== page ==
It is now commonplace for Red Sox fans to beat up Dave Dombrowski, especially whenever Marcus Walden or Hector Velazquez is summoned to get crucial outs late in a close game. The Red Sox’ president of baseball operations failed to replace either Craig Kimbrel or Joe Kelly this offseason, and the team has payed a big price all season long. It is the primary reason the most expensive team in baseball sits two games out of a playoff spot at the end of July.
With that in mind, Dombrowski is rightfully pilloried for leaving the bullpen bare. But when it comes to the Red Sox’ barren minor league system, which is slotted near the bottom of the league in nearly every ranking imaginable, the story is a little more complicated. Yes, Dombrowski has traded away many of the team’s heralded prospects in recent years. But his aggressive moves built a World Series winner, and the truth is, few of the highly touted youngsters who were shipped away have accomplished much at the Major League level.
So far, Dombrowski has mostly dealt the right guys.
Given the amount of money the Red Sox have invested in the starting rotation –– $88 million! –– it’s easy to bemoan the loss of a potential young and cost-controlled hurler. But it’s uncertain Beeks would contribute much more to the back end of the rotation than Ryan Weber or Josh Smith. The lift Eovaldi gave them last postseason, and could still provide this year, is more valuable.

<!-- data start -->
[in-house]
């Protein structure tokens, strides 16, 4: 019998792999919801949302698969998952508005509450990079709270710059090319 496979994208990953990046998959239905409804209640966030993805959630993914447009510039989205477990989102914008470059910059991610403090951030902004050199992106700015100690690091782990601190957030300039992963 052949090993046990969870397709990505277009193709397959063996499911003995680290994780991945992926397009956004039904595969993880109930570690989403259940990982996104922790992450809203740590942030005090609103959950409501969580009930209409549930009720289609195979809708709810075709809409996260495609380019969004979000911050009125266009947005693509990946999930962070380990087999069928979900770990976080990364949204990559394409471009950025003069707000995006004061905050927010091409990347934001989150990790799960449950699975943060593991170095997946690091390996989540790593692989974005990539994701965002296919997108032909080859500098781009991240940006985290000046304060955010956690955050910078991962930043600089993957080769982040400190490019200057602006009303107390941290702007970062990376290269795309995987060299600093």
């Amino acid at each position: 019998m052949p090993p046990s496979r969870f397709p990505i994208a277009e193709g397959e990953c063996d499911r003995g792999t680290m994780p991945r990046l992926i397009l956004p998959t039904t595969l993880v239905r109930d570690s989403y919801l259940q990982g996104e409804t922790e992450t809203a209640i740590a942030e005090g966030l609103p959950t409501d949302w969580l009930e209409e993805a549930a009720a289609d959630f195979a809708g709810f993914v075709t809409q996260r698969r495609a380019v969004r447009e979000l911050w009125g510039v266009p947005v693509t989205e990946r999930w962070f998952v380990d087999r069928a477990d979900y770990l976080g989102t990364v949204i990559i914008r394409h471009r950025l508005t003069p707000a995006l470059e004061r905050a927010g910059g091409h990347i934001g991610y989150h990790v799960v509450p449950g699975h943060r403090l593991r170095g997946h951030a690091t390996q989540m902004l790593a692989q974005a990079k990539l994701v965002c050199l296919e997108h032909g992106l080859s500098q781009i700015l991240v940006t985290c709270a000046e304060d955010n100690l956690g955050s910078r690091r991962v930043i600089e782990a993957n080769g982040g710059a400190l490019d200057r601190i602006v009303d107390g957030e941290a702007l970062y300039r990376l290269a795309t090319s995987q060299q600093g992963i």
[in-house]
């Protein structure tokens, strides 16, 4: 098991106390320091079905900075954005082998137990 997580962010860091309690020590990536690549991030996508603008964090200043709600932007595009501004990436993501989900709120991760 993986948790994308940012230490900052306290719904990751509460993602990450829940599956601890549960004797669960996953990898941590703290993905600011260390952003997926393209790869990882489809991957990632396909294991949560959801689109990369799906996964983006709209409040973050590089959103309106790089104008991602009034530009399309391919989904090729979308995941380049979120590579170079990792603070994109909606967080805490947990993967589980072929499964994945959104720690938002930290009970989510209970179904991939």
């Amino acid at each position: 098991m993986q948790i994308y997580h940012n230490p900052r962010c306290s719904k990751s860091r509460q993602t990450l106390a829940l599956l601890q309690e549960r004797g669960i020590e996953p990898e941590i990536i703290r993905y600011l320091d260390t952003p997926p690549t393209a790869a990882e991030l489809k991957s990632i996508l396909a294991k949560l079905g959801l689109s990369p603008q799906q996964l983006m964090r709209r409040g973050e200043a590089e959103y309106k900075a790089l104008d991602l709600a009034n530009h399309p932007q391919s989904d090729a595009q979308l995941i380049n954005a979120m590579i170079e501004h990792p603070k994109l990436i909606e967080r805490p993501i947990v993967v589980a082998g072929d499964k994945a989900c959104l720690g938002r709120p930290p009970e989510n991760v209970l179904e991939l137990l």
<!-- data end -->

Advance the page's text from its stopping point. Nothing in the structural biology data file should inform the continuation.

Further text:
When Dombrowski took over the Red Sox’ baseball operations department in August 2015, the organization was rife with promising prospects, most notably Yoan Moncada, Rafael Devers, Andrew Benintendi, Micheel Kopech and Anderson Espinoza. Mookie Betts and Jackie Bradley Jr. weren’t prospects per se, but they were still very young players without much big league service time.
Dombrowski kept the right ones.
Outside of Moncada, who’s socked 18 home runs for the White Sox this season, none of the departed Red Sox farmhands have lived up to the hype. Kopech features a blistering fastball, but underwent Tommy John surgery last year, and is out for the entirety of the 2019 campaign.
And besides, can anybody really fault Dombrowski for trading Moncada and Kopech in order to land Chris Sale? You have to give up talent to get talent.
From a philosophical standpoint, perhaps Dombrowski’s most assertive trade was when he shipped four prospects –– Manuel Margot (No. 3-ranked), Javy Guerra (No. 6-ranked) and two others –– to the Padres for Craig Kimbrel. Trading two top-ranked prospects for a closer, even a dominant closer in his prime like Kimbrel, represented the antithesis of Ben Cherington’s more conservative tendencies.
But Kimbrel put in three (mostly) very good seasons here. Margot, meanwhile, is a below average player in San Diego, posting a .702 OPS in 367 career games. Guerra, meanwhile, only played 13 big league games last season.
Even more controversially, Dombrowski shipped teenage flamethrower Anderson Espinoza to the Padres for veteran Drew Pomeranz, who actually won 17 games for the Red Sox in 2017. The loss of Espinoza was bemoaned, but much like Kopech, he’s recovering from Tommy John surgery this summer.
It was his second Tommy John operation in three years.
Based on Dombrowski’s shoddy player development track record, there are legitimate questions about whether he’s the right individual to retool the Red Sox. But he built the winningest team in franchise history, and the price to get there, at least in terms of players, didn’t turn out to be all that grand.